Back in 2016, we made a summary of Olay and P&G’s Multi-Decade and Ethnicity Study which was presented at the Dermatology Update conference, an ambitious study that aimed to really break down at the cellular level what happens to the skin as it ages, and what we could do about it. In 2018, there was a follow-up presentation, and this is a quick summary of it.
The Multi-Decade and Ethnicity Study (MDE study for short) is an ambitious project that aims to delve into the changes to the skin that occur at the fine molecular level using a systems biology approach – integrating various analyses from simple observation and questionnaires to detailed analysis of genomics, proteomics, transcriptomics, and metabolomics. This study is still in progress – it’s a multi-decade study after all – following up with subjects representing different decades in their life over time. In 2016, the data for Caucasian and African American skin was released, and in 2018, the data for people of Chinese ancestry are now being released. Studies on Hispanic people are currently being worked on.
Recap from 2016:
For the full summary, do read our DermLetter article on the MDE study. It really is interesting stuff and worth your time to read. There’s also a video recap as well. To summarize and recap the findings that were presented at the Dermatology Update 2016:
Some people really are lucky:
- There is some genetic basis for “exceptional agers” or people who look up to 10 years younger than their actual chronological age.1
- Part of the long-term goals of this research is to identify commonalities among these exceptional agers and see if any interventions may help those of us who aren’t so lucky from a genetic standpoint.
- While everyone has the same genes relevant to looking youthful – DNA repair and replication, chromatin remodeling, cell growth, response to oxidative stress, etc. – are expressed better with age in the exceptional agers.
- There are more exceptional agers among the African American group compared to the Caucasian group.
Different ethnicities show different signs of aging:
- Lighter skin-toned people tend to suffer from solar elastosis and wrinkling. People with darker skin tones, on the other hand, have more pigmentation problems such as post-inflammatory hyperpigmentation or melasma.2
- African Americans definitely do benefit from the extra SPF that their skin tone provides. The effect is most prominently seen in people in the 60+ age group, which makes sense as they have had the most time of accumulated sun exposure to illustrate the difference.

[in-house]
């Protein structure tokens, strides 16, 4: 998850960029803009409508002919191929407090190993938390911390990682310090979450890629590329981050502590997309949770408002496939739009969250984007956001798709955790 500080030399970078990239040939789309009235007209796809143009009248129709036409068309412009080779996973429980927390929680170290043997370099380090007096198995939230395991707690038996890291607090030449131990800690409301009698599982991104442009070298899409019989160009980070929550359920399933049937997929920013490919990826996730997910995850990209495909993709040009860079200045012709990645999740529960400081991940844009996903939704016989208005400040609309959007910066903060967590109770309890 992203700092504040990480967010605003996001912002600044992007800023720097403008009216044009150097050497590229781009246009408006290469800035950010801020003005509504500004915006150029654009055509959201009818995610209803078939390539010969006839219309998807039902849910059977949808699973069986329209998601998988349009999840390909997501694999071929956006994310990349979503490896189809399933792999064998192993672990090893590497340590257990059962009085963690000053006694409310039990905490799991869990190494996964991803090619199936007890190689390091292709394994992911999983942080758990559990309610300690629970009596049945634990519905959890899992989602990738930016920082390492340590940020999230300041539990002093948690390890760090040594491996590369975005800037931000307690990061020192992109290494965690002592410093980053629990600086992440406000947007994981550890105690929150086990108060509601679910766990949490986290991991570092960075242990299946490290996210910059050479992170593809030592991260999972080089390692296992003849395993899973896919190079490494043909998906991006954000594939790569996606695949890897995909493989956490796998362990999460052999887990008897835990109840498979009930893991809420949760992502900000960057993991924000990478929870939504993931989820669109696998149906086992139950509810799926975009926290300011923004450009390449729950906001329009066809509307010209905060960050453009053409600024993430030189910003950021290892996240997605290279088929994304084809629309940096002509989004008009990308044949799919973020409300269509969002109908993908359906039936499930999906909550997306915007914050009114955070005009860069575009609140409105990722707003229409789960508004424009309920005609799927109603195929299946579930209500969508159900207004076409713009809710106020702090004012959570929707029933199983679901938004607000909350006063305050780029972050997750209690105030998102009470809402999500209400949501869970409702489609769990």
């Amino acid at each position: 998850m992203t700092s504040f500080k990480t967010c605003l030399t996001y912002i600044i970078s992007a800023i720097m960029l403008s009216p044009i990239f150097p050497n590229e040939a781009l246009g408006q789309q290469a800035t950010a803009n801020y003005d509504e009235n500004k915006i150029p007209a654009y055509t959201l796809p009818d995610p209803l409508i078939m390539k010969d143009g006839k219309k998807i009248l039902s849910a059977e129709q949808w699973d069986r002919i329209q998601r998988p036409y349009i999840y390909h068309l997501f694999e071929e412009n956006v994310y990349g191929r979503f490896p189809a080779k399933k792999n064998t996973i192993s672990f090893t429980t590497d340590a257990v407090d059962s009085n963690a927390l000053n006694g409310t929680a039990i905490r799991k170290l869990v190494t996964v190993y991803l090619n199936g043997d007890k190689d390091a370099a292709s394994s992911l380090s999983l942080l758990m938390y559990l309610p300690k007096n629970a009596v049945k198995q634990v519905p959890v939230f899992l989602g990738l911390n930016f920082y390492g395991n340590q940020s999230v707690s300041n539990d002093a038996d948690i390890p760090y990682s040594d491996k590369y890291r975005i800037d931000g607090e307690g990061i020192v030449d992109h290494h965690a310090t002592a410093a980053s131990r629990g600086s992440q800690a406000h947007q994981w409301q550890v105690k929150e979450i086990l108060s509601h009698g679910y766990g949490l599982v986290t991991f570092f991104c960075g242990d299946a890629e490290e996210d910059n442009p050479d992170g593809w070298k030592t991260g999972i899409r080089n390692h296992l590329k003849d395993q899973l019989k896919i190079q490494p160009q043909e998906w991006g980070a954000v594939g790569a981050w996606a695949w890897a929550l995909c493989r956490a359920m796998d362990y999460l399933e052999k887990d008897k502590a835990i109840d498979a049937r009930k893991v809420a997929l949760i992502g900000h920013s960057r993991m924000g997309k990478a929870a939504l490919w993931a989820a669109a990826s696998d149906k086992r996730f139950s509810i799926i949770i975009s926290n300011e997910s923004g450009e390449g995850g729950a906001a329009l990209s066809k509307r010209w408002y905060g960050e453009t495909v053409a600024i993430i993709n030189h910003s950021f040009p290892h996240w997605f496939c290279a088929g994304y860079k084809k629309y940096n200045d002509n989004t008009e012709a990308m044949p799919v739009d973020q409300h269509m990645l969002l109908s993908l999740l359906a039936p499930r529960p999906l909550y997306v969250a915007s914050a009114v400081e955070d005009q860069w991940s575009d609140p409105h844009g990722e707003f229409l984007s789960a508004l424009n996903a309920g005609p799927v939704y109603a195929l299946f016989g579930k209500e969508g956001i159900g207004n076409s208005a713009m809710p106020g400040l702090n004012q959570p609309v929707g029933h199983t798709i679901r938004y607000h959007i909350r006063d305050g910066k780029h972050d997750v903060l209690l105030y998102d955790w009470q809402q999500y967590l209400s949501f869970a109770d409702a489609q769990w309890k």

Sun protection is king:
- Sun exposure is the most important predictor of skin aging in the future.
- The evidence with African Americans and aging adds to evidence that exposure to UV rays makes a difference long-term.
- Analyzing skin samples of the test subjects from different body areas (face, forearm, buttocks) allows researchers to analyze the effect of sun damage over time. The buttocks’ skin, which is almost always covered by clothing, contrasts with other areas of skin that are typically sun-exposed.
2018: MDE Follow-up
Research is still ongoing.
- The scope and depth of this project are astounding. It follows up with patients over decades (as suggested by the name) and analyzes from many angles from visual down to the metabolites.
- At the 2016 update, the data on African American and Caucasian skin were analyzed. At the 2018 update, the data from the skin of people of Chinese ancestry were reported.
- Further expansion into people of Hispanic ancestry is in the works, as well as the follow-up.
- This will provide interesting data on the protection that skin color confers and the possibility that there may be other relevant genetic factors at play that were previously unknown.
- There is a lot of potential for discoveries into aging, genetics, and ways to mitigate or improve skin in various environmental ways.
Genetics matter; environment also matters:
- Sun protection is re-emphasized. It’s old news but so important that it requires further emphasis.
- Some ingredients show promising evidence at the in vitro (lab) level – these can potentially be incorporated into a skincare regimen.
- Lifestyle makes a big difference over time. Genetic factors definitely play an important role, but it’s not the whole story.
- There may be interventions that alter the likely course of aging and its effects.
Future Potential for intervention: Key Ingredients
- Certain ingredients have been shown to confer various benefits in lab testing.
- Niacinamide (Vitamin B3) is a key ingredient and one that is also well known and substantiated by other evidence. Niacinamide may help counteract the decrease in cell energy that comes with age.
- Peptides can help boost collagen and elastin to help boost the overall look of the skin.
- Carob extract may be able to increase wound healing in the skin.
- Dill extract can increase the expression of elastin enzymes.
- Olive oil derivatives can increase the expression of enzymes of antioxidant capacity. It can help the skin protect itself from oxidative stress or sun damage.
- It’s important to remember that this study is still at an early stage. Lab testing results (petri dish and cells) may not always translate well to living human beings where there are numerous complexities that aren’t present in lab testing.
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1Pg. 6 for some cool data on actual vs. perceived age
2Another interesting finding was that many patients were more mixed than they thought when they did genetic testing through 23&me, a commercial DNA testing company, cooperating in this MDE study.